3. Caiphas, seeing that none of the witnesses can bring forward sufficient proof of any of their accusations for Jesus to be condemned, and that He, notwithstanding every provocation, still remains silent, gives the rein to his fierce passions, and adjures our Saviour, in the name of God, to tell him whether He is the Son of the Most High. Jesus is perfectly conscious that the Jews will make any acknowledgment of His Divinity serve as a specious pretext for condemning Him to death; and yet, so great is His love of truth, and respect for the adorable name of God, that He replies with angelic modesty of demeanor, "I am."

   No sooner has the wicked High Priest heard the humble answer of Jesus Christ, than he rends his sacerdotal garment as if through horror of an execrable blasphemy, hypocritically exaggerates the enormity of the supposed crime, and draws from thence the conclusion that Jesus must be condemned to death as a blasphemer. The whole Council concur in this sentence, and tumultuously raising their voices, exclaim: "He is worthy of death!"

   Compassionate our suffering Redeemer in this painful situation. He is forced to speak when He prefers silence; and, when at length He utters a word, that word is construed into a crime deserving of death. The detractions and calumnies of the wicked have always threatened the lives of the just, but the just have always found in the example of their Saviour ample consolation for all outrages. Jesus is treated as a blasphemer, and He bears the ineffable wrong done Him with the most patient meekness. If you keep His example before your eyes, you will no longer have any difficulty in supporting the most disgraceful calumnies.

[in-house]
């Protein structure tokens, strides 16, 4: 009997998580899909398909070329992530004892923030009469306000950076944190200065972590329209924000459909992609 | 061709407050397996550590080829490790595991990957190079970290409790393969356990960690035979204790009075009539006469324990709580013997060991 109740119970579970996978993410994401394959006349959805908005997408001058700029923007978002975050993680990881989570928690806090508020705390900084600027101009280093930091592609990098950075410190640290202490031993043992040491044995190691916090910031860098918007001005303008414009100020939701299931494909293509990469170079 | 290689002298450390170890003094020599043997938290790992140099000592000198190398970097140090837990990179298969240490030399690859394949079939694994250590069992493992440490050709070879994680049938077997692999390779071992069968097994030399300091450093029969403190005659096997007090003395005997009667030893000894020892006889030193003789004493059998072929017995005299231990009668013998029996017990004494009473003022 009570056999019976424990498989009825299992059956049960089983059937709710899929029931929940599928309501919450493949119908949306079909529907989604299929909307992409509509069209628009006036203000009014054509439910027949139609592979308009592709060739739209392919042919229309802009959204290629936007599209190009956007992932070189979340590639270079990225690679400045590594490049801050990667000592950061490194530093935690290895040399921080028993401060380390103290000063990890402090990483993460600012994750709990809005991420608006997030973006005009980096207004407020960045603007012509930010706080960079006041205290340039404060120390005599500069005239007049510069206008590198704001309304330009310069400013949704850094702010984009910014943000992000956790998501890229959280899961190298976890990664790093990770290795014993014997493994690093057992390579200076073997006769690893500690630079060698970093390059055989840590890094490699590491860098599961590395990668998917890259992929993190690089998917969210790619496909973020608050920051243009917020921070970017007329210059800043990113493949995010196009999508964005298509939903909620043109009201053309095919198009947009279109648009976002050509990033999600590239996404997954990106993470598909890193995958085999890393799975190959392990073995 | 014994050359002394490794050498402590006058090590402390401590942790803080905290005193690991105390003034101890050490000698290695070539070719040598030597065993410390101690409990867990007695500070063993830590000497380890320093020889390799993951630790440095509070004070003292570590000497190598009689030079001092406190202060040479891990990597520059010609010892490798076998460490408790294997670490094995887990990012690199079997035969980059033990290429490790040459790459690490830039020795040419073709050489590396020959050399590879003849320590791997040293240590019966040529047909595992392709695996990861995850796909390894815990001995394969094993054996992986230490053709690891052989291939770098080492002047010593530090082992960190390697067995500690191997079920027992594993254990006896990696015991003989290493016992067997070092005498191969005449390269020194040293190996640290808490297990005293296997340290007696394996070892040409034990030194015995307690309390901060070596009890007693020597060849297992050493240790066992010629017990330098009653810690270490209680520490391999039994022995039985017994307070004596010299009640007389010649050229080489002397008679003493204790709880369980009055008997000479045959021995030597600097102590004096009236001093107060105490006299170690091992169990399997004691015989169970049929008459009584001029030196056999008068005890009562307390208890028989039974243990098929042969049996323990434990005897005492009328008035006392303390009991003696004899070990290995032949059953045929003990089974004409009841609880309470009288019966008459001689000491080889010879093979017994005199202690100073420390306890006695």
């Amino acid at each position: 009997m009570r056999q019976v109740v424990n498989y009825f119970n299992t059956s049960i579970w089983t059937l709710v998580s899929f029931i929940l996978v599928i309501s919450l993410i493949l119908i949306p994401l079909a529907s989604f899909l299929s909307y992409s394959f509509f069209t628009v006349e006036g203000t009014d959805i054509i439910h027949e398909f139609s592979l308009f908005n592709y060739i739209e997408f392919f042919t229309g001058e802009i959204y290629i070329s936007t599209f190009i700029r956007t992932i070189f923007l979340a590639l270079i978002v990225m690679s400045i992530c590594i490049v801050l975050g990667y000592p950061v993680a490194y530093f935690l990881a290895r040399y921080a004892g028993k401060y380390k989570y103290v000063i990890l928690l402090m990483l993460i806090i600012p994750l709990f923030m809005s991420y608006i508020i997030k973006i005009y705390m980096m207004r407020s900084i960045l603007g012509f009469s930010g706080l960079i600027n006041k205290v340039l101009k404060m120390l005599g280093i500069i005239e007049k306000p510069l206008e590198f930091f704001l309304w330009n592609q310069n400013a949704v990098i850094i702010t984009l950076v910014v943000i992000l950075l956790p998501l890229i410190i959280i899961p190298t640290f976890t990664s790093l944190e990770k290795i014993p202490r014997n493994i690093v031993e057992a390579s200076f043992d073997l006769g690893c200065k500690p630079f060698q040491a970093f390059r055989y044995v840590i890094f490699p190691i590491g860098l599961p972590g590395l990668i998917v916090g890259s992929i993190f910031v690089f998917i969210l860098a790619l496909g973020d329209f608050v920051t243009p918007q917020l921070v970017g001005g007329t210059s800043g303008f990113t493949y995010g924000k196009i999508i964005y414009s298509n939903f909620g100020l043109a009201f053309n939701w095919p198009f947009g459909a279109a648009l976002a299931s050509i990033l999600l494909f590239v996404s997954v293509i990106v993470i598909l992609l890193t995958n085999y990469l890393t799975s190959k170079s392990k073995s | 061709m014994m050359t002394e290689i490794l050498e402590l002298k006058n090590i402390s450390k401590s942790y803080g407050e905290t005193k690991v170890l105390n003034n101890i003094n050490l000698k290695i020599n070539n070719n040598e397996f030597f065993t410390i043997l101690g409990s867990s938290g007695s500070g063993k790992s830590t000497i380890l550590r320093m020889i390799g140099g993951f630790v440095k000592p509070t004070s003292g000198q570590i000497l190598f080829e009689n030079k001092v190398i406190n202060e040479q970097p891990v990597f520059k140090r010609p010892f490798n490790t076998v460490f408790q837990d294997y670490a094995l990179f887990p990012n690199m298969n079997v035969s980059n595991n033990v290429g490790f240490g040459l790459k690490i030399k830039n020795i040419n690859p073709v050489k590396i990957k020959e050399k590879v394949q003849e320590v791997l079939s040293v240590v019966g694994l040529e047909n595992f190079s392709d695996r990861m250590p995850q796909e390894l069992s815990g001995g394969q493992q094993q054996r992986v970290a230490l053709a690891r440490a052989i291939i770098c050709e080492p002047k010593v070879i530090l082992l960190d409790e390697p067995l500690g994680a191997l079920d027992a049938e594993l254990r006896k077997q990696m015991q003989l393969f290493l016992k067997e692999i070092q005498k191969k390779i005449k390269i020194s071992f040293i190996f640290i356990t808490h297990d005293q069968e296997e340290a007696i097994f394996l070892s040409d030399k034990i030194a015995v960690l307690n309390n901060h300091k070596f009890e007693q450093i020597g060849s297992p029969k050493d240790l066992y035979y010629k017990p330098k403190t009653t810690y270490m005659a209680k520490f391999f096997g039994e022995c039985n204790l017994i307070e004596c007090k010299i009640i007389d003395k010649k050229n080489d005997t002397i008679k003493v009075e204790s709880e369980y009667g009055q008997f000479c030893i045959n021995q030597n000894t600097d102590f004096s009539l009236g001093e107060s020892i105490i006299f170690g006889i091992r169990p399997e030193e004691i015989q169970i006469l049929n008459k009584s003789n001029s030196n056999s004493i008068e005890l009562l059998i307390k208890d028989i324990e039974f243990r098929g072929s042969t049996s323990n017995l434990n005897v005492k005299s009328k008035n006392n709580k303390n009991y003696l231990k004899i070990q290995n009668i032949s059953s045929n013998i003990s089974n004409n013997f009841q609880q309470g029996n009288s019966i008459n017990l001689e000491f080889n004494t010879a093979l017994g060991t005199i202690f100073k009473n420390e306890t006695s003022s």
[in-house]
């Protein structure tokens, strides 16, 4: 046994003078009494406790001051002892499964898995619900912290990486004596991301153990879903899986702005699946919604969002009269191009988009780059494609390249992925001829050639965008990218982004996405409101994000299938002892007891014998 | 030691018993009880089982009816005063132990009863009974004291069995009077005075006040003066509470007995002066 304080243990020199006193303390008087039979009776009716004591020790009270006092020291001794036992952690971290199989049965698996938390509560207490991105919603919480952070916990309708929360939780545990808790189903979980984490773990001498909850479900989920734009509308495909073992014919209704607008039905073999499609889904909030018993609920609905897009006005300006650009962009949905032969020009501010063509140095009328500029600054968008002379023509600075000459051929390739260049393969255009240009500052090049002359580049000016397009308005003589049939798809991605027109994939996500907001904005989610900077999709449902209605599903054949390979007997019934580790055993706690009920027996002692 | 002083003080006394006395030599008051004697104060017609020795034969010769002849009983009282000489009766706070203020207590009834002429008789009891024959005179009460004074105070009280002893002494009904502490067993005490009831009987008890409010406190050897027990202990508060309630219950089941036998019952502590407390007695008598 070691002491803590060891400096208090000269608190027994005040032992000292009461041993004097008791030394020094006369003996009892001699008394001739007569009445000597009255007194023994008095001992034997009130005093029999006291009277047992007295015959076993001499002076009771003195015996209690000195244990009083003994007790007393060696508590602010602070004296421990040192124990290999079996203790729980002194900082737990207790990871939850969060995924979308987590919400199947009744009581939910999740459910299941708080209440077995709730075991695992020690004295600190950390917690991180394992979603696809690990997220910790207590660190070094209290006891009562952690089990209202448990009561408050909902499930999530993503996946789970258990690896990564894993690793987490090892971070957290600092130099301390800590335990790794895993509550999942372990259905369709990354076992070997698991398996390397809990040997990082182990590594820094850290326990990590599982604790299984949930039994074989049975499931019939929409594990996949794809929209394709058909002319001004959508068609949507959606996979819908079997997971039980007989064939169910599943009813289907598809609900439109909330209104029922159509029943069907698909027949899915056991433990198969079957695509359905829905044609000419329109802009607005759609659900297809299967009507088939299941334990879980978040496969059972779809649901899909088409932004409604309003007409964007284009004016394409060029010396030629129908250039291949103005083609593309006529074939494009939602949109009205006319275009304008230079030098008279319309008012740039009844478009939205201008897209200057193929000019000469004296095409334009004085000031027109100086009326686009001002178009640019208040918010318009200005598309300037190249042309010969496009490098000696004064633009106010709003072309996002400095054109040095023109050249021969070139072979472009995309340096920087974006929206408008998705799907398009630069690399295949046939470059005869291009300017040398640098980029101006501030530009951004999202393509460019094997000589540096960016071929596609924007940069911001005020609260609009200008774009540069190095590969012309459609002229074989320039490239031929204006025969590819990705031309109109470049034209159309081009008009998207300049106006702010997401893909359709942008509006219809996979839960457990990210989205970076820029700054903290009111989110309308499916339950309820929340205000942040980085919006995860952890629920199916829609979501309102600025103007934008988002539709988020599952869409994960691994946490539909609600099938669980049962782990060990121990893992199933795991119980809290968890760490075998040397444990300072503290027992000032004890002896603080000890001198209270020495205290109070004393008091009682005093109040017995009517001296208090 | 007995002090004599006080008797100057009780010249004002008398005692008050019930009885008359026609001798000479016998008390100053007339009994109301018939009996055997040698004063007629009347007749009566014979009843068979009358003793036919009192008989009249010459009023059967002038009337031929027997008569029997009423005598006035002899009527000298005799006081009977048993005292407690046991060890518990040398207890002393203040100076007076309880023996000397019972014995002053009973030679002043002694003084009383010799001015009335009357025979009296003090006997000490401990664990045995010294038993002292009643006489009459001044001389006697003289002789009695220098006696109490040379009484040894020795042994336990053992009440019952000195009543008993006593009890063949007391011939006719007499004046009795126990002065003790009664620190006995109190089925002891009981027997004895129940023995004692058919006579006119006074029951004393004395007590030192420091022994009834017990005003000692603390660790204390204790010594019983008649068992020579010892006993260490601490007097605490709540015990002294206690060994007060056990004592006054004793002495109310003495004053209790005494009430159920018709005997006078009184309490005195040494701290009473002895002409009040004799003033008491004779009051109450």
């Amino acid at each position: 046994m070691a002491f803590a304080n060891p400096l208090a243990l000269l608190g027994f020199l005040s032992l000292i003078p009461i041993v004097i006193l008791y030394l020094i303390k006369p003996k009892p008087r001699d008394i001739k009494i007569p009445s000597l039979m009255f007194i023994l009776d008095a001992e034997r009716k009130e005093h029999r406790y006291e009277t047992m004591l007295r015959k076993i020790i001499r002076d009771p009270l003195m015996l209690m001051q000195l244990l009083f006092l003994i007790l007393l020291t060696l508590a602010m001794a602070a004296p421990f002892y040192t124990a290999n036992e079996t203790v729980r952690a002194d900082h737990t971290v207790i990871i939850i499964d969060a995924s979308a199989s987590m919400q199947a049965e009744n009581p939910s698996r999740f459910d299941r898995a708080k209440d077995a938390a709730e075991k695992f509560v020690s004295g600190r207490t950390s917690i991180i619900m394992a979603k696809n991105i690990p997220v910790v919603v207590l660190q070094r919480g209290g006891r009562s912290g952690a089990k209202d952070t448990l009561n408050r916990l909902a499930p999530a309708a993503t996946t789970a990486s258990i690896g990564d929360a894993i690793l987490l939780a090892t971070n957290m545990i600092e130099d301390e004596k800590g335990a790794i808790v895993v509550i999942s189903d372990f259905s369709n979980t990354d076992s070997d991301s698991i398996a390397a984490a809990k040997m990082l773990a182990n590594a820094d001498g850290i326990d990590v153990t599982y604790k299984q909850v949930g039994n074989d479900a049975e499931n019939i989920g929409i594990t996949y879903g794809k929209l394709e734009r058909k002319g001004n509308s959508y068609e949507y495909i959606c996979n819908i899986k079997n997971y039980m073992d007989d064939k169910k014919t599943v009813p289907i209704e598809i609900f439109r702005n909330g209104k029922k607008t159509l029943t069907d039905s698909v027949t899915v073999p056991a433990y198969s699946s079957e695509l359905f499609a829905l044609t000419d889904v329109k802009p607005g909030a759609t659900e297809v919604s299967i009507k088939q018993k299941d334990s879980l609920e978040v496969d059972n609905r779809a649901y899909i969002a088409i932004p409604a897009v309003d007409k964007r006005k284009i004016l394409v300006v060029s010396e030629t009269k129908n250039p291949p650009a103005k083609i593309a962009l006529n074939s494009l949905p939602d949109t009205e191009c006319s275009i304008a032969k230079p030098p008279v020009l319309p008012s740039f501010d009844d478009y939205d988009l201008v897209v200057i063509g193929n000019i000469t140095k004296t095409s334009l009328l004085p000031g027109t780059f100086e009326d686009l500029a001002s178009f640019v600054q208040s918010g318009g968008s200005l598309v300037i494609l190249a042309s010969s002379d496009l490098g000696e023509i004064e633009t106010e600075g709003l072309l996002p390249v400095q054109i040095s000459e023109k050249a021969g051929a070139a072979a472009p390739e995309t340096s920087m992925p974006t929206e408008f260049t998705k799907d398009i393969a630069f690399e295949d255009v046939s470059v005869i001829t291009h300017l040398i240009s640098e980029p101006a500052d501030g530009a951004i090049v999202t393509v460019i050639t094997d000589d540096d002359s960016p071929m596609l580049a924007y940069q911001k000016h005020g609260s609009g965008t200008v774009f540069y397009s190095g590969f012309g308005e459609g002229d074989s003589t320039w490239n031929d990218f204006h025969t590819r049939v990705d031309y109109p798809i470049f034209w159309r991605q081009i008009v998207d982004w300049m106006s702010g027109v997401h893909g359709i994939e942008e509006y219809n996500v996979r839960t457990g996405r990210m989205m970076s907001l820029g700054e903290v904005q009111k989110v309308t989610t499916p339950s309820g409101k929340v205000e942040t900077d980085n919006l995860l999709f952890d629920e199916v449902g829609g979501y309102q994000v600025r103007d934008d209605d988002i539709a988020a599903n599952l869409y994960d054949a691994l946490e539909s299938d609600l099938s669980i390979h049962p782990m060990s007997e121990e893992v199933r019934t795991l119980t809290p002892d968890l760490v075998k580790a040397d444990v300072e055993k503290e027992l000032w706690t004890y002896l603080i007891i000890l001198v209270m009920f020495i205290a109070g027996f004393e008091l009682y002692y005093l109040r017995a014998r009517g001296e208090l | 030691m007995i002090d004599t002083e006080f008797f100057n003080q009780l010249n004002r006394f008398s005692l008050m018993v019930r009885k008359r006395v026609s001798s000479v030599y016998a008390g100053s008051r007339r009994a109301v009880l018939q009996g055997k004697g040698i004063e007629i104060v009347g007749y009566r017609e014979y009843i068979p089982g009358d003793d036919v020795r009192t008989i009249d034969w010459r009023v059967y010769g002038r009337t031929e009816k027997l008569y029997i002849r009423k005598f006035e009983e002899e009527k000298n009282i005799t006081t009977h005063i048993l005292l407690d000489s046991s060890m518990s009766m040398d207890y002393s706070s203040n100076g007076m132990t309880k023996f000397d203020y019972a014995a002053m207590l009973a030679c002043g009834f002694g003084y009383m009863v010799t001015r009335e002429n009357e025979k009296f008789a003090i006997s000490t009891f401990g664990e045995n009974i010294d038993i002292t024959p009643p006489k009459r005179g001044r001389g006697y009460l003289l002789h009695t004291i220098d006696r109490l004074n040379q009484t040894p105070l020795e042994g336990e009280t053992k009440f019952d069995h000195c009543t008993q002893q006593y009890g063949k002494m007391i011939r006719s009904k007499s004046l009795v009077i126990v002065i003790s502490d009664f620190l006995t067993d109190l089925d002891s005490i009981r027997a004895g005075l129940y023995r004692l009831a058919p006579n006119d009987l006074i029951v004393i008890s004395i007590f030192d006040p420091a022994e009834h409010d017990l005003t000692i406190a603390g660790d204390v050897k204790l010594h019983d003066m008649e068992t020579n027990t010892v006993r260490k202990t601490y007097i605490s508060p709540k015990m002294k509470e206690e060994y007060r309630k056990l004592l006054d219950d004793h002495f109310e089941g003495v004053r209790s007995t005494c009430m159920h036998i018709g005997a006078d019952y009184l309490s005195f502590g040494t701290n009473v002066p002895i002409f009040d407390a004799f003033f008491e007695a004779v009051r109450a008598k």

The Fruit

    It is not sufficient to submit to humiliations and calumnies; you must, moreover, submit to them with the intention of imitating Jesus, and for the love of Him. Make a firm resolution that you will remember the humble and patient demeanor of Jesus Christ amidst the outrages and false accusations of His enemies, in order to encourage yourself to follow His example. Carefully repress your natural inclination to speak in your own defense, and offer up your silence to Jesus.


   Meditation on the sufferings of Jesus teaches us patience under the most painful trials. Blessed Osanna of Cataro, being one day oppressed with a burning fever, besought the Almighty to grant her some relief, when Jesus Christ appeared to her, covered with wounds and streaming with blood, and said, "Daughter, why dost thou grieve so much over thy sufferings, and not rather over the bitter tortures which I have endured for love of thee?" So deep was the impression made upon the mind and heart of the servant of God by the words and appearance of Jesus, that henceforward, far from complaining, she would exclaim, "Oh, what agony has Jesus endured in His Passion! How can we have the heart to complain?" Accustom yourself to compare your sufferings with those of Jesus, and you will soon cease to be impatient.